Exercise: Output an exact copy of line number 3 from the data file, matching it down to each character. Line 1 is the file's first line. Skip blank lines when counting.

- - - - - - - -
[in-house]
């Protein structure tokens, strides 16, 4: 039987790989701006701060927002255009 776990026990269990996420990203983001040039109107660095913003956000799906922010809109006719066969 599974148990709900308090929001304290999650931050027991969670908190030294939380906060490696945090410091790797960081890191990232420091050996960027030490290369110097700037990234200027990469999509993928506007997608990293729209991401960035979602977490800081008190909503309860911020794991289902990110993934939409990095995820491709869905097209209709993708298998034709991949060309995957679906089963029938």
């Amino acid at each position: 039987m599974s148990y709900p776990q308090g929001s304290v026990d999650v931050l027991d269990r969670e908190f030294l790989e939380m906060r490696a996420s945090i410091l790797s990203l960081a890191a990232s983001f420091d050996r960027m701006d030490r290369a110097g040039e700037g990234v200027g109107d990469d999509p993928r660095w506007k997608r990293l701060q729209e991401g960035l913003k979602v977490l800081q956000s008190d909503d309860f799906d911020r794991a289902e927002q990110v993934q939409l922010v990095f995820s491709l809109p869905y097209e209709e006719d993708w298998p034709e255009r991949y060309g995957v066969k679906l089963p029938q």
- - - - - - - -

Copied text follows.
């Amino acid at each position: 039987m599974s148990y709900p776990q308090g929001s304290v026990d999650v931050l027991d269990r969670e908190f030294l790989e939380m906060r490696a996420s945090i410091l790797s990203l960081a890191a990232s983001f420091d050996r960027m701006d030490r290369a110097g040039e700037g990234v200027g109107d990469d999509p993928r660095w506007k997608r990293l701060q729209e991401g960035l913003k979602v977490l800081q956000s008190d909503d309860f799906d911020r794991a289902e927002q990110v993934q939409l922010v990095f995820s491709l809109p869905y097209e209709e006719d993708w298998p034709e255009r991949y060309g995957v066969k679906l089963p029938q």